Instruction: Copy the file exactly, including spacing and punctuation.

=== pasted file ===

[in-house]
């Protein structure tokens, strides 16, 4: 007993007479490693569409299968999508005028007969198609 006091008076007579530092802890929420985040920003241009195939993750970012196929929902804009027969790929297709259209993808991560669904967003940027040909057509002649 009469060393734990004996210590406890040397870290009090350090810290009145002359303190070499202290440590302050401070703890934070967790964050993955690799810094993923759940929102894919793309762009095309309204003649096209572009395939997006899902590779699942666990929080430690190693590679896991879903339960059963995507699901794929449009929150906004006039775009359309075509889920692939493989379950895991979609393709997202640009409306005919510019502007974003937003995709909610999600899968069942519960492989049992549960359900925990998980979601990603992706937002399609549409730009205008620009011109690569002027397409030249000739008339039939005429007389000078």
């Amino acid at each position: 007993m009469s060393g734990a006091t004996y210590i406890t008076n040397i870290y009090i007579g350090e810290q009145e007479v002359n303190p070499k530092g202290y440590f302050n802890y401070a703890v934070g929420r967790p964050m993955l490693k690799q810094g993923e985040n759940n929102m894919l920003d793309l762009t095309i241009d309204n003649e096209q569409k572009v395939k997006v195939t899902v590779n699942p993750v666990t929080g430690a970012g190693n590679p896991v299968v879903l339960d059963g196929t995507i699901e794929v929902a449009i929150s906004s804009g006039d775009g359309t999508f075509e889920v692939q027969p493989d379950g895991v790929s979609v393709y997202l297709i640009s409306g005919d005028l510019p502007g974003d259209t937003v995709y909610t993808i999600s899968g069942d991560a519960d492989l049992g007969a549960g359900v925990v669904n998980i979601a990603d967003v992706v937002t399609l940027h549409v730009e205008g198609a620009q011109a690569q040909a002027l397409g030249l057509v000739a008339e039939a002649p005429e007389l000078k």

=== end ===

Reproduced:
[in-house]
């Protein structure tokens, strides 16, 4: 007993007479490693569409299968999508005028007969198609 006091008076007579530092802890929420985040920003241009195939993750970012196929929902804009027969790929297709259209993808991560669904967003940027040909057509002649 009469060393734990004996210590406890040397870290009090350090810290009145002359303190070499202290440590302050401070703890934070967790964050993955690799810094993923759940929102894919793309762009095309309204003649096209572009395939997006899902590779699942666990929080430690190693590679896991879903339960059963995507699901794929449009929150906004006039775009359309075509889920692939493989379950895991979609393709997202640009409306005919510019502007974003937003995709909610999600899968069942519960492989049992549960359900925990998980979601990603992706937002399609549409730009205008620009011109690569002027397409030249000739008339039939005429007389000078």
């Amino acid at each position: 007993m009469s060393g734990a006091t004996y210590i406890t008076n040397i870290y009090i007579g350090e810290q009145e007479v002359n303190p070499k530092g202290y440590f302050n802890y401070a703890v934070g929420r967790p964050m993955l490693k690799q810094g993923e985040n759940n929102m894919l920003d793309l762009t095309i241009d309204n003649e096209q569409k572009v395939k997006v195939t899902v590779n699942p993750v666990t929080g430690a970012g190693n590679p896991v299968v879903l339960d059963g196929t995507i699901e794929v929902a449009i929150s906004s804009g006039d775009g359309t999508f075509e889920v692939q027969p493989d379950g895991v790929s979609v393709y997202l297709i640009s409306g005919d005028l510019p502007g974003d259209t937003v995709y909610t993808i999600s899968g069942d991560a519960d492989l049992g007969a549960g359900v925990v669904n998980i979601a990603d967003v992706v937002t399609l940027h549409v730009e205008g198609a620009q011109a690569q040909a002027l397409g030249l057509v000739a008339e039939a002649p005429e007389l000078k």